Showing posts from November, 2012

Of Goodness, Pragmatism and Reciprocity

Baba Gyani Triviani said: " In Bangalore city, the general public is like the Joker. They work very hard to bring the White Knight down to their level " Just the other day, I was reading an interesting article about reciprocity. Apparently, the maxim " One good turn deserves another " is imbibed into our culture very deeply, so deeply that we remember good turns done to us and return favours invariably, if not immediately then over time. A good demonstration of this can be seen in the experiment by a well known psychologist whose assistant got twice as much money for raffle tickets when he got the people some coca-cola to drink (as a good gesture), than those who didn't get coca-cola - and people who didn't like him but got coke also paid double of those who liked him but didn't get coke. Amazing, isn't it? The author goes on to say that reciprocity works everywhere. But I don't think this theory works all the time at all. In fact, a couple

The Monty Hall problem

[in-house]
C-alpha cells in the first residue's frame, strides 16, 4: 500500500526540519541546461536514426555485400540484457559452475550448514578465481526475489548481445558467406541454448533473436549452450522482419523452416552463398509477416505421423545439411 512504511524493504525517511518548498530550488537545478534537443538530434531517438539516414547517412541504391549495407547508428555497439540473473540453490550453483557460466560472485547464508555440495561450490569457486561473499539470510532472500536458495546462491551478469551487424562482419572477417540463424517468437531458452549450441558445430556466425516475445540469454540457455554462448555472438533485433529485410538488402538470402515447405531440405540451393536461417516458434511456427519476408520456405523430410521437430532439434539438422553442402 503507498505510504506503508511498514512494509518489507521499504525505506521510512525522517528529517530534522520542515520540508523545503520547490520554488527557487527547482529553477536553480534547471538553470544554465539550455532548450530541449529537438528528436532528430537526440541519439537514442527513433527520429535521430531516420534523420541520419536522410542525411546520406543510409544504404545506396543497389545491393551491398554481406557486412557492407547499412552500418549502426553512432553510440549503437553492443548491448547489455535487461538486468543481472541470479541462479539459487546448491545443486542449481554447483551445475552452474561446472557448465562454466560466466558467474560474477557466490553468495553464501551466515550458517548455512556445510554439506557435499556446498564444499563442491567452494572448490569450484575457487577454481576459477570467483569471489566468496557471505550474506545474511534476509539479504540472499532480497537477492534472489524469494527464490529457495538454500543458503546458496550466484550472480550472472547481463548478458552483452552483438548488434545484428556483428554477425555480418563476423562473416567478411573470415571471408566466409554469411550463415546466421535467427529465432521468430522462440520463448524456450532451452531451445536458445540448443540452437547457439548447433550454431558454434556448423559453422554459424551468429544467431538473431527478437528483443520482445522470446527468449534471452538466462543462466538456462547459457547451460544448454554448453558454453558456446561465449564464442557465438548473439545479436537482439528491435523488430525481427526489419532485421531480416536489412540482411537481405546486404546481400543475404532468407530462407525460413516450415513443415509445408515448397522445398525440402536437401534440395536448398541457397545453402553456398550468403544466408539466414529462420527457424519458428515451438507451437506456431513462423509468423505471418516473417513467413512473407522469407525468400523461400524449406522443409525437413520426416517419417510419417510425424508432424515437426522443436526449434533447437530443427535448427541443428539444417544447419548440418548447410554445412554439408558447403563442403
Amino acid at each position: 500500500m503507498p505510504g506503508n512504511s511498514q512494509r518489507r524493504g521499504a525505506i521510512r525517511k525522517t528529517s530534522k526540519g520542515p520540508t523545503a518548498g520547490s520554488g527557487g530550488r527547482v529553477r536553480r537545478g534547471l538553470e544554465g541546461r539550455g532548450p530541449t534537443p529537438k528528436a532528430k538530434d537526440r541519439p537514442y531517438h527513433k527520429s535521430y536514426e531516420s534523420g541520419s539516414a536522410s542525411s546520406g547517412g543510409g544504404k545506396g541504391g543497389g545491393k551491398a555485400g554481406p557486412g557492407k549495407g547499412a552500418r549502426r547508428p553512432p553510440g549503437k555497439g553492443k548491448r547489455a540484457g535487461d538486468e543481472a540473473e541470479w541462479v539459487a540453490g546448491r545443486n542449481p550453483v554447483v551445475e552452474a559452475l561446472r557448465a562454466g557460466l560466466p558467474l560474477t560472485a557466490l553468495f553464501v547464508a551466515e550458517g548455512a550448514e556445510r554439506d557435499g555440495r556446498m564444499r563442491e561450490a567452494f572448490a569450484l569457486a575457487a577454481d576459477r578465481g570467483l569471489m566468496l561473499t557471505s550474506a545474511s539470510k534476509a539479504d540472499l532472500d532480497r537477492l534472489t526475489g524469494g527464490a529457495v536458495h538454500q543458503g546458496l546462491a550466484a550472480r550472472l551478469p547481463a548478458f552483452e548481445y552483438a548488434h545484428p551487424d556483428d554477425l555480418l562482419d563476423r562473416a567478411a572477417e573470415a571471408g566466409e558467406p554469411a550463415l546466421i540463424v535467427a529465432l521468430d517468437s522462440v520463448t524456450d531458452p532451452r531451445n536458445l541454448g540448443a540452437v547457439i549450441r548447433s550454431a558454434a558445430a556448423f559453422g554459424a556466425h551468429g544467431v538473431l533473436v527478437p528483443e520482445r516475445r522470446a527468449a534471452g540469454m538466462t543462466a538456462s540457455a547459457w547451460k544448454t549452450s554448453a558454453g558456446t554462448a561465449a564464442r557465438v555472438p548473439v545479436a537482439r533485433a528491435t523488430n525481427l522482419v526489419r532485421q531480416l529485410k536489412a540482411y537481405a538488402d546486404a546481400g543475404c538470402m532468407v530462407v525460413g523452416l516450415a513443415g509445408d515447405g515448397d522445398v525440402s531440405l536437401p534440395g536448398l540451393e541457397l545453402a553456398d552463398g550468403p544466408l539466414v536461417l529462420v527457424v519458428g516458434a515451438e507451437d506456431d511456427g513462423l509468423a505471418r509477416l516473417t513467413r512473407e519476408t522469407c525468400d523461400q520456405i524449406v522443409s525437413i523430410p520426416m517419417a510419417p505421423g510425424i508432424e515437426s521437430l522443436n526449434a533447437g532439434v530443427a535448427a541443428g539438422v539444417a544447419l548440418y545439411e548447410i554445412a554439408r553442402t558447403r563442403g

Swami Gulagulaananda said: " You showed me a goat and made me a bakra " There was an interesting discussion at office today. I'd heard about this problem before, but didn't know that the name of the problem is " Monty Hall " problem. The problem goes like this: Suppose you're on a game show, and you're given the choice of three doors: Behind one door is a car; behind the others, goats. You pick a door, say No. 1, and the host, who knows what's behind the doors, opens another door, say No. 3, which has a goat. He then says to you, "Do you want to pick door No. 2?" Is it to your advantage to switch your choice? [ Source: Wikipedia ] If you have not heard of this problem, take some time and think about it. See what the solution is, according to you. Then continue reading... You will encounter views and counter-views. Spoiler Alert: If you continue reading beyond this part, you will encounter answers Apparently the co